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Thursday, August 4, 2011
An Iconic College View: "Syracuse University" Rummell, Richard (1848-1924)
Richard Rummell (1848-1924)
Littig and Company, 1908
At the turn of the century, the accomplished landscape artist Richard Rummell (1848-1924) painted a panoramic bird’s-eye view watercolor of Syracuse University. From this watercolor, a copper-plate was engraved and a limited number of pulls (engravings) were distributed. Today, Arader Galleries owns the collection of copper plates used for engraving and watercolors. Using the original process and 100 year old original plates, Arader is proudly re-striking and making the beautiful college view available for acquisition the same way it was 100 years ago.
Formally established in 1870 in Syracuse, New York, the University originally owned 50 acres of land. Today, its expanded campus houses over 20,000 undergraduate and graduate students. In the late 1880s the University began significant construction. Buildings such as Holden Observatory (1887), the von Ranke Library (1889), the Tolley Administration Building, and Crouse College (1889) emerged. Crouse College is prominently portrayed on the Rummell view, seen in the lower right. Together with the Hall of Languages, depicted lower left of center in the Rummell, this cluster of buildings formed what was called "Old Row” similarly organized to “Yale Row” of the 1790s. As additional buildings developed around campus, Old Row remained at the core of the campus. Important to note, the Hall of Languages was the first and the only building on the campus from 1873 until 1887 housing the College of Liberal Arts from its beginning. Since its erection, it has been expanded several times to be able to house additional wings and academic departments. Created from Onondaga limestone by architect Horatio N. White, the initial Hall of Languages cost $136,000 to construct.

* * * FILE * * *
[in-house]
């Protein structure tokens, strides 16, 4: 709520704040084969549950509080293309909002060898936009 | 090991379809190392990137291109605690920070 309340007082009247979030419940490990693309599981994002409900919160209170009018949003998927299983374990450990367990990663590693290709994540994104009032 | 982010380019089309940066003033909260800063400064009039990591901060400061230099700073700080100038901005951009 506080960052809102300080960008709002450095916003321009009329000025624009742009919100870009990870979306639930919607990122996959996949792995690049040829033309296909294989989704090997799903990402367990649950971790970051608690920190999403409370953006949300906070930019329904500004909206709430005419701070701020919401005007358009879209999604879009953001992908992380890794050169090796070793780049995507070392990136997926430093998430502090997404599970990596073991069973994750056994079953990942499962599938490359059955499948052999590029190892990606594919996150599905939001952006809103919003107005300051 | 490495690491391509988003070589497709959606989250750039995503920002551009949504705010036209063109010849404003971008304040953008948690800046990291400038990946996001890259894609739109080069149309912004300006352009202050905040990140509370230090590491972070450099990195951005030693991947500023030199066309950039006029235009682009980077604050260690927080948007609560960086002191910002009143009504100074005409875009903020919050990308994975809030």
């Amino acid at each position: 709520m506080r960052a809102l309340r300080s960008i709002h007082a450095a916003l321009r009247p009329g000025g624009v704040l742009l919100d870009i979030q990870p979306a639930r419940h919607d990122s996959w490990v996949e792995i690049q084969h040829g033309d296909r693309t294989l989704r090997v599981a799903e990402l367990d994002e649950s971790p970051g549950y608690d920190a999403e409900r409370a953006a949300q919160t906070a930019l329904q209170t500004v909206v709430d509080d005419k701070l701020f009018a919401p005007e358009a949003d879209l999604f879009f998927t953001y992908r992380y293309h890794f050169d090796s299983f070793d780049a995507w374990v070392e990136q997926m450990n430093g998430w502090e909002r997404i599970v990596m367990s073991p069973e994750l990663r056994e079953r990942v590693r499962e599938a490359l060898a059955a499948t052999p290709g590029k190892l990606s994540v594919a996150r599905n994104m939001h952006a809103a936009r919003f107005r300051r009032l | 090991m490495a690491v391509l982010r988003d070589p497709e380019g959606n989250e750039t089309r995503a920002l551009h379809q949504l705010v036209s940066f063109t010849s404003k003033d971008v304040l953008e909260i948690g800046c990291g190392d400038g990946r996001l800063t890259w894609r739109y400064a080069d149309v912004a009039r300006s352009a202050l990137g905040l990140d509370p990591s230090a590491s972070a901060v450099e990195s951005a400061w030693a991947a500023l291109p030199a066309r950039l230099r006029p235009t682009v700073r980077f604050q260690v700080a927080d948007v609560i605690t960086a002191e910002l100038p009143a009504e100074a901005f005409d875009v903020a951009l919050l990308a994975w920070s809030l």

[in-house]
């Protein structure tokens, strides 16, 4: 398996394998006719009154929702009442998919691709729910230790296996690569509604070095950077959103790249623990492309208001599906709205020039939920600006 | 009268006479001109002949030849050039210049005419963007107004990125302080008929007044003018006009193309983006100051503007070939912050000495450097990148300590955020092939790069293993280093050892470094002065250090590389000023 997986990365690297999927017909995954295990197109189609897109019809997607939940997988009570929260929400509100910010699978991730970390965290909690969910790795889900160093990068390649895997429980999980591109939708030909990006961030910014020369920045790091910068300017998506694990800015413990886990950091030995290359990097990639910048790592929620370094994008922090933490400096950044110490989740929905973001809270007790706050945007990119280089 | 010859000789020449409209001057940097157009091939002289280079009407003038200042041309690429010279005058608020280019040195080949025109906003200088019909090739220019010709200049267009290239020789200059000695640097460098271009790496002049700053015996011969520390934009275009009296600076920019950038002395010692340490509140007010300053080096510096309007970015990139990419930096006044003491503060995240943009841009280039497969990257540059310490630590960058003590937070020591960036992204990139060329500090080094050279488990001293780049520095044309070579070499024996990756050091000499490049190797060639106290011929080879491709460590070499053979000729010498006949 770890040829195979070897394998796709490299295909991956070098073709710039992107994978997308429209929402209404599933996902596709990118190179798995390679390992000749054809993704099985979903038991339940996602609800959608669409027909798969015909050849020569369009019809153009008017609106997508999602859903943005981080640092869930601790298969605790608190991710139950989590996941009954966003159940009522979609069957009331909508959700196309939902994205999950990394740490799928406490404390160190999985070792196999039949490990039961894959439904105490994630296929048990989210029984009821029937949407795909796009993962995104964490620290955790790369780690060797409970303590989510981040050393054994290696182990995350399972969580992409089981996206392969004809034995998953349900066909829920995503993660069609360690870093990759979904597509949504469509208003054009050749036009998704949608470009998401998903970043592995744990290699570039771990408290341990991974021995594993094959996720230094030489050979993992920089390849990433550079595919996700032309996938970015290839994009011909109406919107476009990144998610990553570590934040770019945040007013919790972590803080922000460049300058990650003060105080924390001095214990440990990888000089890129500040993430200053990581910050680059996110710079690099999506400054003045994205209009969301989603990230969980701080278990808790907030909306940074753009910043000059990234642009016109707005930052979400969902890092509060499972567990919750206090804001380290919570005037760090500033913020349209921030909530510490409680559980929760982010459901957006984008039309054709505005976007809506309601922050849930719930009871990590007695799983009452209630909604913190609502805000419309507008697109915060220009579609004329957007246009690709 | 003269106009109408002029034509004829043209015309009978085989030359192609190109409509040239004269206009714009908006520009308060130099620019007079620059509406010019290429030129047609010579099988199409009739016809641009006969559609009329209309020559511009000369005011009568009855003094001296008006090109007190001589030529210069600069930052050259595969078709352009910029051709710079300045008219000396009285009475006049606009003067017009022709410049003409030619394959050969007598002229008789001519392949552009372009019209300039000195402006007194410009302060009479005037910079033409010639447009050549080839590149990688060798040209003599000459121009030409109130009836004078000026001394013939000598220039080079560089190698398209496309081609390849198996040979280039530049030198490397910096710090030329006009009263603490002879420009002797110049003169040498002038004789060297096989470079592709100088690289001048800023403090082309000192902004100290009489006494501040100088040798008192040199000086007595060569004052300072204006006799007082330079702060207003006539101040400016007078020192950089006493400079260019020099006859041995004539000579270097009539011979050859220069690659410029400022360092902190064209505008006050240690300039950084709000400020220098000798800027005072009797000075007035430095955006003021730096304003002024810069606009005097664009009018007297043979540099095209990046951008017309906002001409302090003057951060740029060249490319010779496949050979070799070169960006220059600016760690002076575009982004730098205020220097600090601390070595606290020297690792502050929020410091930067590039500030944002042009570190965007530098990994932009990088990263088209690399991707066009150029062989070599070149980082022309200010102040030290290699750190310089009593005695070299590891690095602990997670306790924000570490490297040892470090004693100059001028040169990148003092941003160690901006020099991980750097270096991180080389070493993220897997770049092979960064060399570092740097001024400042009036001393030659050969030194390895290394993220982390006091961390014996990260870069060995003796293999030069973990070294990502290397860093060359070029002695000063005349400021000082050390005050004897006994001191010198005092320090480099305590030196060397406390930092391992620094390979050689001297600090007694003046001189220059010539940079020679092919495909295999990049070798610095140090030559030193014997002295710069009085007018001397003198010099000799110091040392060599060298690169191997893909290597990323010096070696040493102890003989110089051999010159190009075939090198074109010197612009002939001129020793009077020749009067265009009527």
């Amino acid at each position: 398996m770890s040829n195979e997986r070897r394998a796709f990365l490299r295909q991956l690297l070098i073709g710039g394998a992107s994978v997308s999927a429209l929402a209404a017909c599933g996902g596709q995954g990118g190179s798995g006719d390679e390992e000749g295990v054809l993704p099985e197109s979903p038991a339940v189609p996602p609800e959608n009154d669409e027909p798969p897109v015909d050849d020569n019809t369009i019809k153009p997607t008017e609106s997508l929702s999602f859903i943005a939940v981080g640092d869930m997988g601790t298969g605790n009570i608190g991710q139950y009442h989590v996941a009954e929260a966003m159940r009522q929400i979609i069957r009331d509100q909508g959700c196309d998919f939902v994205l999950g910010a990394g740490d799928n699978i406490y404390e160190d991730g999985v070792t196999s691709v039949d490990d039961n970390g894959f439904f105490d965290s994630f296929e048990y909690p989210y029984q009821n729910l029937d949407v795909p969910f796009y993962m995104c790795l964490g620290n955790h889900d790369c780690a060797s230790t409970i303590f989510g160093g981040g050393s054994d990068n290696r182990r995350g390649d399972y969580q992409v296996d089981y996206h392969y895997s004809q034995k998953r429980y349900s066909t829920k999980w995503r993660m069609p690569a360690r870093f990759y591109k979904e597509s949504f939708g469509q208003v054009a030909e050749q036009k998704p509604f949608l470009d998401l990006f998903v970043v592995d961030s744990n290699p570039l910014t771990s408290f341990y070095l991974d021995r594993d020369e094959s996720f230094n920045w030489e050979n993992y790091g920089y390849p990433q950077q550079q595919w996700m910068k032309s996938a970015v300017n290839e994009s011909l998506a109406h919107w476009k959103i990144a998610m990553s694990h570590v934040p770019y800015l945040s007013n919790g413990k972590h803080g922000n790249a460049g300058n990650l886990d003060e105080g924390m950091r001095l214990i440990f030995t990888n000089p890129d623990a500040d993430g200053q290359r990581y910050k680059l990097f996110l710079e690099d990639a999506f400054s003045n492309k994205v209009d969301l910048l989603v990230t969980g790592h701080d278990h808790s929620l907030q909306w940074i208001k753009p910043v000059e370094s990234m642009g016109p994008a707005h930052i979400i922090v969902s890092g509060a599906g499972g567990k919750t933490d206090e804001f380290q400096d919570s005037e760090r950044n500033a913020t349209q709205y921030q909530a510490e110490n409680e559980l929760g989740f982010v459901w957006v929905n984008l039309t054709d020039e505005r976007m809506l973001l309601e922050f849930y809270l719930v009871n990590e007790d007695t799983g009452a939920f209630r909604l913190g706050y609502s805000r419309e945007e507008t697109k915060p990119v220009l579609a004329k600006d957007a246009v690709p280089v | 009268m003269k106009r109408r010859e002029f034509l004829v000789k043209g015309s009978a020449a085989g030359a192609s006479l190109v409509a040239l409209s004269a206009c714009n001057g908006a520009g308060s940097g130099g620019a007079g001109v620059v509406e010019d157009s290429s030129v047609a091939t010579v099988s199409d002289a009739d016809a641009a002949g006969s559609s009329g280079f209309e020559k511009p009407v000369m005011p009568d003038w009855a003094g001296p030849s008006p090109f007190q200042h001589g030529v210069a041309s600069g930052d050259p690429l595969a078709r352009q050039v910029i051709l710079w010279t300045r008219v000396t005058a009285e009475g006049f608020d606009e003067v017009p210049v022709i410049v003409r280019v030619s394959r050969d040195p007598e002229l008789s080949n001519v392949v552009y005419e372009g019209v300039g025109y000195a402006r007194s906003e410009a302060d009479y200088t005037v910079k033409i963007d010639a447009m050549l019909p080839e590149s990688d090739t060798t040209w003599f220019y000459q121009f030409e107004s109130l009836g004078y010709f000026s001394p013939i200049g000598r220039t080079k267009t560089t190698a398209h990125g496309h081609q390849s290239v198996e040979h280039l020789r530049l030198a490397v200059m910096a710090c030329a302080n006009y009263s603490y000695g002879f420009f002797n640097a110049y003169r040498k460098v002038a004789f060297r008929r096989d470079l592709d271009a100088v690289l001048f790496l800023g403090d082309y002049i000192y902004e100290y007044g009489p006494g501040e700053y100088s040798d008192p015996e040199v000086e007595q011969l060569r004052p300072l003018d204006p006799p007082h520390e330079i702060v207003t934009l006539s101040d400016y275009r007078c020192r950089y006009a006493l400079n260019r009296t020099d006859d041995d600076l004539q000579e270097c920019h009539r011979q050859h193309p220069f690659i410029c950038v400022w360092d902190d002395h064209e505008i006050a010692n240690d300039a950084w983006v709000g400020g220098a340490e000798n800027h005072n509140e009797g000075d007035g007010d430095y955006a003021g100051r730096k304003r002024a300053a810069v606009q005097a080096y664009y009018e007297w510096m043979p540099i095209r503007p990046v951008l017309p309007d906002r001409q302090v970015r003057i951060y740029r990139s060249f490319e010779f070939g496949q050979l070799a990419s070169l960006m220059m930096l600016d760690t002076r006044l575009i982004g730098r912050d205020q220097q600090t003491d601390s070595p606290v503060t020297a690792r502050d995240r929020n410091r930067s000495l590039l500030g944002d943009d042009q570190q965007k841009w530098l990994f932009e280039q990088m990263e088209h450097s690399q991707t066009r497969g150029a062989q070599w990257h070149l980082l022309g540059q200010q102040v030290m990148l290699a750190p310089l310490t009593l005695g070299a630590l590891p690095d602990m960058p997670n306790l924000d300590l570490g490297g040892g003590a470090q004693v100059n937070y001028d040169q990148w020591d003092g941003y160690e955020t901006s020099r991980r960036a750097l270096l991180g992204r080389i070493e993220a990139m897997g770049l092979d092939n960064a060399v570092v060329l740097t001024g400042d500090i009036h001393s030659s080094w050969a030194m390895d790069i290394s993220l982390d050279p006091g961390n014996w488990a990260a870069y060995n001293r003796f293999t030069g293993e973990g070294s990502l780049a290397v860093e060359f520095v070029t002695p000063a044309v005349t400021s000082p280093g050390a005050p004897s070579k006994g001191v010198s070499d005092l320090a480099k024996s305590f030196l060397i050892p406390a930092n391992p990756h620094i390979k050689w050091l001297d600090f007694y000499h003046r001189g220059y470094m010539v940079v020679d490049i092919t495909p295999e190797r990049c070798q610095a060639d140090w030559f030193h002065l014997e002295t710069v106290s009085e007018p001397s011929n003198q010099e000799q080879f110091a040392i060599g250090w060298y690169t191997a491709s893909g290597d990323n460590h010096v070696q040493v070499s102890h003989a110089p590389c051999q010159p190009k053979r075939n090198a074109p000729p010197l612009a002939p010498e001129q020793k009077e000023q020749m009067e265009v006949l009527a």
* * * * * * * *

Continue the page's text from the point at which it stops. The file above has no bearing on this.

To the lower right of the Rummell print is Crouse College, which was built in the Romanesque style by architect Archimedes Russell in 1889. It cost nearly half a million dollars to construct. Along with his son D. Edgar Crouse, Mr. John Crouse, a local merchant, banker and University trustee funded the project. For many years Crouse College was the first accredited College of Fine Arts in the United States. Today, it houses the College of Visual and Performing Arts, the School of Music, art studios, music practice rooms, a lovely auditorium, and Crouse's Holtkamp Organ. The Crouse Chimes ring out several times each day.
An uncolored engraving of Syracuse University is available for $350. The beautifully hand colored example is $500. The view is also available through Arader Galleries in Curly Maple, Black, or Black and Gold frame for $750. There is no charge for shipping. Orders can be placed through our NYC gallery at212-628-7625or by contacting us via firstname.lastname@example.org